Advertisement

Ureteroscopy in the diagnosis of upper tract transitional cell cancer: a 10-year experience providing outcome data for informed consent

Abstract

Purpose

The aim of the study was to assess the effectiveness of ureteroscopy and biopsy in the diagnosis and management of upper tract urothelial carcinoma.

Methods

We retrospectively collated data from pathology, radiology and operating theatre data sets from two large UK hospitals. During the 10-year period examined, 160 patients underwent ureteroscopy prior to nephro-ureterectomy (NU)/distal ureterectomy (DU).

Results

Of the 160 patients identified, 140 were ureteroscopically evaluated and biopsied, 104 (74.3%) had positive biopsies, 5 (3.6%) had negative biopsies and 31 (22.1%) had nondiagnostic biopsies.

One hundred and forty patients of 160 (88.8%) resulted in positive findings as a result of their ureteroscopy [positive biopsy/positive operative cytology/visible upper tract urothelial carcinoma (UTUC) at ureteroscopy)].

A total of 108 patients had cytological samples sent for histological analysis where grade was able to be assessed at DU/NU. Of these samples, 35 had positive cytology, 58 had an abnormal result that was not diagnostic and 15 had negative cytology.

Patients with positive biopsies had upstaging (58.4%) and/or upgrading (30.5%) of their initial ureteroscopic histology at NU/DU.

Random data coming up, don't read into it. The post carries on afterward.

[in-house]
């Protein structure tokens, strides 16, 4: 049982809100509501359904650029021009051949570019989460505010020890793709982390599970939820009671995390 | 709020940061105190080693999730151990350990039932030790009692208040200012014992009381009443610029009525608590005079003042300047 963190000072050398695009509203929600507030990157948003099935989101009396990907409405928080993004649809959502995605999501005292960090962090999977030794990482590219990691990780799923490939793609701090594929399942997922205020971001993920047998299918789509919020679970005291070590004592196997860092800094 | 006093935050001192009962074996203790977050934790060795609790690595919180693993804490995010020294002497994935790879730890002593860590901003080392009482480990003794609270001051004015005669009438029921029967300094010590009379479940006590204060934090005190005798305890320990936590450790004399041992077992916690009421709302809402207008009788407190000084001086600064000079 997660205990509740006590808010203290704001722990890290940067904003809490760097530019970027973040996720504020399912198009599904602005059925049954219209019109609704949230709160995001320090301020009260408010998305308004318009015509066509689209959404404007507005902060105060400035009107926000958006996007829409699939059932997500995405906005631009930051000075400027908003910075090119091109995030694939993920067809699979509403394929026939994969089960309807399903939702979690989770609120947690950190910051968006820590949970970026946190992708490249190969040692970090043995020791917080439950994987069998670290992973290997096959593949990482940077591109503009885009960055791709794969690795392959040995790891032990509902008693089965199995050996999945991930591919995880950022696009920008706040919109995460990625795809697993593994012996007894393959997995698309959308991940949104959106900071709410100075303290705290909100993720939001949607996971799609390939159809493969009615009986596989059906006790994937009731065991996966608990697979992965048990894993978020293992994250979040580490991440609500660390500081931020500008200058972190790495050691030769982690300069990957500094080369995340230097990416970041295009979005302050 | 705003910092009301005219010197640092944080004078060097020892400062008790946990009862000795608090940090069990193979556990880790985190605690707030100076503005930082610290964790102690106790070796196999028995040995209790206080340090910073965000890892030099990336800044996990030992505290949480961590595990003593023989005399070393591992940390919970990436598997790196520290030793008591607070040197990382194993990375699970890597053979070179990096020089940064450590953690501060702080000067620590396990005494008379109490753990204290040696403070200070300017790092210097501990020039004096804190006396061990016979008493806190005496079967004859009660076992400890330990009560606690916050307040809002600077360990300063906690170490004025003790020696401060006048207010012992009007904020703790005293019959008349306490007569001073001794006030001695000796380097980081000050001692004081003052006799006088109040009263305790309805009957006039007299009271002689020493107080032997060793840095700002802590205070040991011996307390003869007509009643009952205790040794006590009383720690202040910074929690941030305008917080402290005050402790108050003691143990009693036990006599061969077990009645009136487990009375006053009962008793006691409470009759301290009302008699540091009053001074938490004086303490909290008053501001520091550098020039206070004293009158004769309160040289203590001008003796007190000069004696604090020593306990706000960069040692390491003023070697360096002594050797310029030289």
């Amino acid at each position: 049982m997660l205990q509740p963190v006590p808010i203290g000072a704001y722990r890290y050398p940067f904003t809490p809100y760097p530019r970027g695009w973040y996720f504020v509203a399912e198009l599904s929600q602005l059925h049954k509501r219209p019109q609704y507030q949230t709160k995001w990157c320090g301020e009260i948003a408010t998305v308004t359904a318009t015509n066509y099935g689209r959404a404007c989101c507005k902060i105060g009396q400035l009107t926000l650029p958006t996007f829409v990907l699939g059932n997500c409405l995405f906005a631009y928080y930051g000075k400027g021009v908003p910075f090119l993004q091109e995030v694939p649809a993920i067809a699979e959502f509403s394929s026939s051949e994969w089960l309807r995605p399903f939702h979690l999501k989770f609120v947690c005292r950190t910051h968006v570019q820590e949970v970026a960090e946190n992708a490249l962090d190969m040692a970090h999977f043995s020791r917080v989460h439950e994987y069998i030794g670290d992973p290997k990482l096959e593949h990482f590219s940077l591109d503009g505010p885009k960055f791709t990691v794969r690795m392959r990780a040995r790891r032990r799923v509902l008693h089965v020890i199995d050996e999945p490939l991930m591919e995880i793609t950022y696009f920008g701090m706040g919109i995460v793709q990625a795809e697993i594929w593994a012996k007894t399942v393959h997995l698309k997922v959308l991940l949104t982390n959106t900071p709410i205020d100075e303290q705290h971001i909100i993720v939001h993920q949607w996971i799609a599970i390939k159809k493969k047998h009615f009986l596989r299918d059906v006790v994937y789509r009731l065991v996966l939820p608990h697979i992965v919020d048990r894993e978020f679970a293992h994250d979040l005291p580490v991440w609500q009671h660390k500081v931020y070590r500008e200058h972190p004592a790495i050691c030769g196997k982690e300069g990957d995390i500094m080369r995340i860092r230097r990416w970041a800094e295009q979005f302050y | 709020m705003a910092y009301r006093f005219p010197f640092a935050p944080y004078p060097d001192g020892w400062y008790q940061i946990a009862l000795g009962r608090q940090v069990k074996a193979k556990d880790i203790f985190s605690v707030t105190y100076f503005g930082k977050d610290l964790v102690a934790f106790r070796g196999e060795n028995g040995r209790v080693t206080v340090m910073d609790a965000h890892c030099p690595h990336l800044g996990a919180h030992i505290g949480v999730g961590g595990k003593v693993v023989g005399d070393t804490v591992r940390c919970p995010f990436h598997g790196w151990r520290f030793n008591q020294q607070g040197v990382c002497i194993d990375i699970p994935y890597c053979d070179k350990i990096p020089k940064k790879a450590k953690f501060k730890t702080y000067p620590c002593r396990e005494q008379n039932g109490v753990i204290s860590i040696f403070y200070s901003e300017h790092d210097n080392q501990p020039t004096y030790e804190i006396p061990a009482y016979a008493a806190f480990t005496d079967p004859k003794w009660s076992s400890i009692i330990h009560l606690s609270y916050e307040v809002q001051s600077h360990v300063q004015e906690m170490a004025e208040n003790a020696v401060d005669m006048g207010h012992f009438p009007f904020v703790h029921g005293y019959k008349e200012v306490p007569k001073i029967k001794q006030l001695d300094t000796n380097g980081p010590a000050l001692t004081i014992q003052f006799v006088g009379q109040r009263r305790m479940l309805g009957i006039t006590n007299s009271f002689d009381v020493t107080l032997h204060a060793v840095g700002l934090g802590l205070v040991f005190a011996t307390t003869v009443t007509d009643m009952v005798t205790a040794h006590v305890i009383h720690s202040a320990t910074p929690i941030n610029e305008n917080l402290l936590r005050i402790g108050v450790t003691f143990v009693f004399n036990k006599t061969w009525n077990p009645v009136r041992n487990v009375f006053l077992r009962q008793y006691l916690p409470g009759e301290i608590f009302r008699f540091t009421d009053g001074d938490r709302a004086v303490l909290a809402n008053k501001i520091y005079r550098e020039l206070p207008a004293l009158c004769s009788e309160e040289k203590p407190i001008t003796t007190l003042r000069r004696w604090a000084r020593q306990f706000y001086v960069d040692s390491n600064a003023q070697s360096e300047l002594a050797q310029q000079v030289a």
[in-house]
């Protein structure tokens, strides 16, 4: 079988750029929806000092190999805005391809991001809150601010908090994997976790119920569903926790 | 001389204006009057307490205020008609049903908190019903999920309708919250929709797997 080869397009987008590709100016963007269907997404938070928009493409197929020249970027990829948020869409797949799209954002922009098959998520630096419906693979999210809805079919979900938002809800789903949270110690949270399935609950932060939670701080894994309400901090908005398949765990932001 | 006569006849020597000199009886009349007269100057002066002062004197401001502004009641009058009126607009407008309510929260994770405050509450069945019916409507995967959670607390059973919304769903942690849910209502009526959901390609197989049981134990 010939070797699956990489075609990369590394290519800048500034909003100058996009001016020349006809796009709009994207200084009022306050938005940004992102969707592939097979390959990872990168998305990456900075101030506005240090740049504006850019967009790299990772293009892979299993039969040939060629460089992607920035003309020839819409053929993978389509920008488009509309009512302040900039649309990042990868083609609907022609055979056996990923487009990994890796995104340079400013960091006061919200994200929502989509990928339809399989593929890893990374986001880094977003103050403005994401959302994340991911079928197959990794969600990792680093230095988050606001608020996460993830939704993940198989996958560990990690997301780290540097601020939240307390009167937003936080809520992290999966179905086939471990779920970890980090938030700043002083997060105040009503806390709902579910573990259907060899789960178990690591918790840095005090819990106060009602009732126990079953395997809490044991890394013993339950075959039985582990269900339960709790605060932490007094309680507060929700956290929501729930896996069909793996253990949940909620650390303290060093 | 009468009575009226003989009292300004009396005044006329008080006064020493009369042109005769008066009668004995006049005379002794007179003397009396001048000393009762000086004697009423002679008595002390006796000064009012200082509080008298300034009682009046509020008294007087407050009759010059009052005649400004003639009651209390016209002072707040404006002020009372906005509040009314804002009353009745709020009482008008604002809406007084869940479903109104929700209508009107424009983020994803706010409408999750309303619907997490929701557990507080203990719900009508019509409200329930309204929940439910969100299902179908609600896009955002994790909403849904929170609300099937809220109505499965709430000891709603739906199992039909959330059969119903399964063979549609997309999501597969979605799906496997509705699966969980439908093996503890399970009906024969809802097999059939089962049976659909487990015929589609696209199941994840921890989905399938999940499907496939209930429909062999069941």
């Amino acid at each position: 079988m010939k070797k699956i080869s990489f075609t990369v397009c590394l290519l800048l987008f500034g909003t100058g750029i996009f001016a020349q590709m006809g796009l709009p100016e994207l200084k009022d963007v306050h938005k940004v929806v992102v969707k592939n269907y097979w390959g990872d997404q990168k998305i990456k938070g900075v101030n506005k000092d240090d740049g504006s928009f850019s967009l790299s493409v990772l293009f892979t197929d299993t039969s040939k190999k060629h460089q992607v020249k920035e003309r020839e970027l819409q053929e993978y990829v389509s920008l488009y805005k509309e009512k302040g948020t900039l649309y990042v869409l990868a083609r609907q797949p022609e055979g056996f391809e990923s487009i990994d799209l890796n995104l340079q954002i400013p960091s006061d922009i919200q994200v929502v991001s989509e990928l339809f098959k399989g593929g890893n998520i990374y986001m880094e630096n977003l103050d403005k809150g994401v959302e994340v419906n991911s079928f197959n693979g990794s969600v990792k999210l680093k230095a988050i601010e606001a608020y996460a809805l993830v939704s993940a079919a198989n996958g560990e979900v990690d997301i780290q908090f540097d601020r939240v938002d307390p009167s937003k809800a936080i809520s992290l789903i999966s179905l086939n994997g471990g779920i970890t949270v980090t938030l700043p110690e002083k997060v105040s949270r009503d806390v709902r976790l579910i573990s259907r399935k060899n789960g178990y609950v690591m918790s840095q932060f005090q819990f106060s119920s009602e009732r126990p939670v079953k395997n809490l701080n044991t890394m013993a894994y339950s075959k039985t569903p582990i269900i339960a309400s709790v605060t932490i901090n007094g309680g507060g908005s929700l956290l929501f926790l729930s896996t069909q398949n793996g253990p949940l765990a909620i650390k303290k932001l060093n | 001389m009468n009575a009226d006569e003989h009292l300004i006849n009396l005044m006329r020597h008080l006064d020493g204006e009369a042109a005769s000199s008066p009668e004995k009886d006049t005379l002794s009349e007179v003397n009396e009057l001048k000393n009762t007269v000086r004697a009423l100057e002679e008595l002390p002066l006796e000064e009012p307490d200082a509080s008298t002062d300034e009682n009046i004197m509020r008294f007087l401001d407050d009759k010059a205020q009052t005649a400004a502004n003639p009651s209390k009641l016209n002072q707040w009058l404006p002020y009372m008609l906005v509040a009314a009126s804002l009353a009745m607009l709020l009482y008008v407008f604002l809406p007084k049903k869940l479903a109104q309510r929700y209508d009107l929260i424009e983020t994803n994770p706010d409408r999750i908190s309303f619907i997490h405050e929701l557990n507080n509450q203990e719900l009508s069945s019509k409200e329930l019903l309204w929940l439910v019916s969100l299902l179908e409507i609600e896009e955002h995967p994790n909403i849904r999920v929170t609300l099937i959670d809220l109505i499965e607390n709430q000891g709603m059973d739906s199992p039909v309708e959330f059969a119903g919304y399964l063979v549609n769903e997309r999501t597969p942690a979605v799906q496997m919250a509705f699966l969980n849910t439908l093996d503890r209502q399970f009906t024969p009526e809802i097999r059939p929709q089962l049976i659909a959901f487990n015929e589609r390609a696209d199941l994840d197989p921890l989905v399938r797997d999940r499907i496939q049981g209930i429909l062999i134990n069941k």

The overall success rate of ureteroscopy for cancer diagnosis was 88.8%.

Conclusions

Upper tract endoscopy and biopsy yielded positive biopsy results in 74.3% of cases and confirmed a cancer diagnosis in 88.8%. Five patients had negative histology at biopsy, all of whom eventually underwent a NU/DU confirming cancer.

In press - Corrected proof

Article Type: ORIGINAL RESEARCH ARTICLE

DOI:10.5301/uj.5000241

Authors

Luke Hanna, Vera Chung, Ahmed Ali, Robert Ritchie, Ann Rogers, Mark Sullivan, Stephen Keoghane

Article History

Disclosures

Financial support: The authors did not receive financial support.
Conflict of interest: There are no conflicts of interest.

This article is available as full text PDF.

  • If you are a Subscriber, please log in now.

  • Article price: Eur 36,00
  • You will be granted access to the article for 72 hours and you will be able to download any format (PDF or ePUB). The article will be available in your login area under "My PayPerView". You will need to register a new account (unless you already own an account with this journal), and you will be guided through our online shop. Online purchases are paid by Credit Card through PayPal.
  • If you are not a Subscriber you may:
  • Subscribe to this journal
  • Unlimited access to all our archives, 24 hour a day, every day of the week.

Authors

Affiliations

  •  Department of Urology, Queen Alexandra Hospital, Portsmouth - UK
  •  Department of Urology, Oxford University Hospitals, Oxford - UK
  •  West Suffolk Hospital, Bury St. Edmunds - UK

Article usage statistics

The blue line displays unique views in the time frame indicated.
The yellow line displays unique downloads.
Views and downloads are counted only once per session.

No supplementary material is available for this article.